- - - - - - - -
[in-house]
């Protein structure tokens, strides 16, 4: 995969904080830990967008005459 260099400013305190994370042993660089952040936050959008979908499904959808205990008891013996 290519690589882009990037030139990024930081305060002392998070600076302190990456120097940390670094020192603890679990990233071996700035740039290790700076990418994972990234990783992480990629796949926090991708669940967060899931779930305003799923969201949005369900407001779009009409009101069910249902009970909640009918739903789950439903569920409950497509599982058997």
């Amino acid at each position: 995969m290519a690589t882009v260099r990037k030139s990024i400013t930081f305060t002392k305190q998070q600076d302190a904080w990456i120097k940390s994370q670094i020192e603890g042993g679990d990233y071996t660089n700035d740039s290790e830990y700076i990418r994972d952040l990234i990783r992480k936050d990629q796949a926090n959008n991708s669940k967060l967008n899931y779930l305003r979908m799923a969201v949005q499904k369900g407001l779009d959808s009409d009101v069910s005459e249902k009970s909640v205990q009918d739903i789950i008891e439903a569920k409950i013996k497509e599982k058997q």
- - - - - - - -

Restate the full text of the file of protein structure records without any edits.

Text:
[in-house]
């Protein structure tokens, strides 16, 4: 995969904080830990967008005459 260099400013305190994370042993660089952040936050959008979908499904959808205990008891013996 290519690589882009990037030139990024930081305060002392998070600076302190990456120097940390670094020192603890679990990233071996700035740039290790700076990418994972990234990783992480990629796949926090991708669940967060899931779930305003799923969201949005369900407001779009009409009101069910249902009970909640009918739903789950439903569920409950497509599982058997």
């Amino acid at each position: 995969m290519a690589t882009v260099r990037k030139s990024i400013t930081f305060t002392k305190q998070q600076d302190a904080w990456i120097k940390s994370q670094i020192e603890g042993g679990d990233y071996t660089n700035d740039s290790e830990y700076i990418r994972d952040l990234i990783r992480k936050d990629q796949a926090n959008n991708s669940k967060l967008n899931y779930l305003r979908m799923a969201v949005q499904k369900g407001l779009d959808s009409d009101v069910s005459e249902k009970s909640v205990q009918d739903i789950i008891e439903a569920k409950i013996k497509e599982k058997q």